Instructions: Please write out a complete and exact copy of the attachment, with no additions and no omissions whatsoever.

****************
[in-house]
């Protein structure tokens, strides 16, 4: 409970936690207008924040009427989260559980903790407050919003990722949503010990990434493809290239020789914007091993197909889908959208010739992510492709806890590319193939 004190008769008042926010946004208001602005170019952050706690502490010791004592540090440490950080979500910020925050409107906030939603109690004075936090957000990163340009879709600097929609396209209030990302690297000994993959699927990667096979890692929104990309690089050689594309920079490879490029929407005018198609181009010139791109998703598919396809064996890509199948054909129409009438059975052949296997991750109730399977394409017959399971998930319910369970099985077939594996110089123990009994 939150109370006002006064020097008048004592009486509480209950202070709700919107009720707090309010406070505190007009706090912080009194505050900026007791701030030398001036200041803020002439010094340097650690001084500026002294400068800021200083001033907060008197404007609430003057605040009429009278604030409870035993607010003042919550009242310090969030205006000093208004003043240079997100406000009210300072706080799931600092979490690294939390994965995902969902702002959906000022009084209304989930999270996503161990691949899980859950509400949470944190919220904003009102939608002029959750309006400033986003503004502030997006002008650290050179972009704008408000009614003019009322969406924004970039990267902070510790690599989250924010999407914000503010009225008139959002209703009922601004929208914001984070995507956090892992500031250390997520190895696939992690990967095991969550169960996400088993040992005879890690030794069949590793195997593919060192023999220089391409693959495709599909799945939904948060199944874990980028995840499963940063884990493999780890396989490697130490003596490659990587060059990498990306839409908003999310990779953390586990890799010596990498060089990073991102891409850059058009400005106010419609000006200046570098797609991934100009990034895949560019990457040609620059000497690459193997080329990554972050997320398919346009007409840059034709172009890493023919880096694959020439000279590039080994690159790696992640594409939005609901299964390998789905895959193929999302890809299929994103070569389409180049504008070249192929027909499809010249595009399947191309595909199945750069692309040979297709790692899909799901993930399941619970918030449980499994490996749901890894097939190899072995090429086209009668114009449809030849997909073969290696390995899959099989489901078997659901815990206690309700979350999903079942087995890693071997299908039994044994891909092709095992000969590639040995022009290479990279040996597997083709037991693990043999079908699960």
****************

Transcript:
[in-house]
């Protein structure tokens, strides 16, 4: 409970936690207008924040009427989260559980903790407050919003990722949503010990990434493809290239020789914007091993197909889908959208010739992510492709806890590319193939 004190008769008042926010946004208001602005170019952050706690502490010791004592540090440490950080979500910020925050409107906030939603109690004075936090957000990163340009879709600097929609396209209030990302690297000994993959699927990667096979890692929104990309690089050689594309920079490879490029929407005018198609181009010139791109998703598919396809064996890509199948054909129409009438059975052949296997991750109730399977394409017959399971998930319910369970099985077939594996110089123990009994 939150109370006002006064020097008048004592009486509480209950202070709700919107009720707090309010406070505190007009706090912080009194505050900026007791701030030398001036200041803020002439010094340097650690001084500026002294400068800021200083001033907060008197404007609430003057605040009429009278604030409870035993607010003042919550009242310090969030205006000093208004003043240079997100406000009210300072706080799931600092979490690294939390994965995902969902702002959906000022009084209304989930999270996503161990691949899980859950509400949470944190919220904003009102939608002029959750309006400033986003503004502030997006002008650290050179972009704008408000009614003019009322969406924004970039990267902070510790690599989250924010999407914000503010009225008139959002209703009922601004929208914001984070995507956090892992500031250390997520190895696939992690990967095991969550169960996400088993040992005879890690030794069949590793195997593919060192023999220089391409693959495709599909799945939904948060199944874990980028995840499963940063884990493999780890396989490697130490003596490659990587060059990498990306839409908003999310990779953390586990890799010596990498060089990073991102891409850059058009400005106010419609000006200046570098797609991934100009990034895949560019990457040609620059000497690459193997080329990554972050997320398919346009007409840059034709172009890493023919880096694959020439000279590039080994690159790696992640594409939005609901299964390998789905895959193929999302890809299929994103070569389409180049504008070249192929027909499809010249595009399947191309595909199945750069692309040979297709790692899909799901993930399941619970918030449980499994490996749901890894097939190899072995090429086209009668114009449809030849997909073969290696390995899959099989489901078997659901815990206690309700979350999903079942087995890693071997299908039994044994891909092709095992000969590639040995022009290479990279040996597997083709037991693990043999079908699960």